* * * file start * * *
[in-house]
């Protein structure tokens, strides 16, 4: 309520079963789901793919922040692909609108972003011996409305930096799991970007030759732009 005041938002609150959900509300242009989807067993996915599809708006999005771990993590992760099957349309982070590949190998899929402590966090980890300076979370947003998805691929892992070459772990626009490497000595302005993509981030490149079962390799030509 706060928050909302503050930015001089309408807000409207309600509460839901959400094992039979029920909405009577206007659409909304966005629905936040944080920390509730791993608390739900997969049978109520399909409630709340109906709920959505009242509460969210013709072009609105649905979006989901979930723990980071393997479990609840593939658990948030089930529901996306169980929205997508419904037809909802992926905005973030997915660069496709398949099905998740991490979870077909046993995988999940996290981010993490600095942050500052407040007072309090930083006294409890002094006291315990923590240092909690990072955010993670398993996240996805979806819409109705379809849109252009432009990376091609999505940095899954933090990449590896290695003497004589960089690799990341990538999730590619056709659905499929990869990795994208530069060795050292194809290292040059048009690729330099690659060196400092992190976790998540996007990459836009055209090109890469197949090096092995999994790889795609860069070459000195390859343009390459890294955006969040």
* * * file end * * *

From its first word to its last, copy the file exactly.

[in-house]
């Protein structure tokens, strides 16, 4: 309520079963789901793919922040692909609108972003011996409305930096799991970007030759732009 005041938002609150959900509300242009989807067993996915599809708006999005771990993590992760099957349309982070590949190998899929402590966090980890300076979370947003998805691929892992070459772990626009490497000595302005993509981030490149079962390799030509 706060928050909302503050930015001089309408807000409207309600509460839901959400094992039979029920909405009577206007659409909304966005629905936040944080920390509730791993608390739900997969049978109520399909409630709340109906709920959505009242509460969210013709072009609105649905979006989901979930723990980071393997479990609840593939658990948030089930529901996306169980929205997508419904037809909802992926905005973030997915660069496709398949099905998740991490979870077909046993995988999940996290981010993490600095942050500052407040007072309090930083006294409890002094006291315990923590240092909690990072955010993670398993996240996805979806819409109705379809849109252009432009990376091609999505940095899954933090990449590896290695003497004589960089690799990341990538999730590619056709659905499929990869990795994208530069060795050292194809290292040059048009690729330099690659060196400092992190976790998540996007990459836009055209090109890469197949090096092995999994790889795609860069070459000195390859343009390459890294955006969040």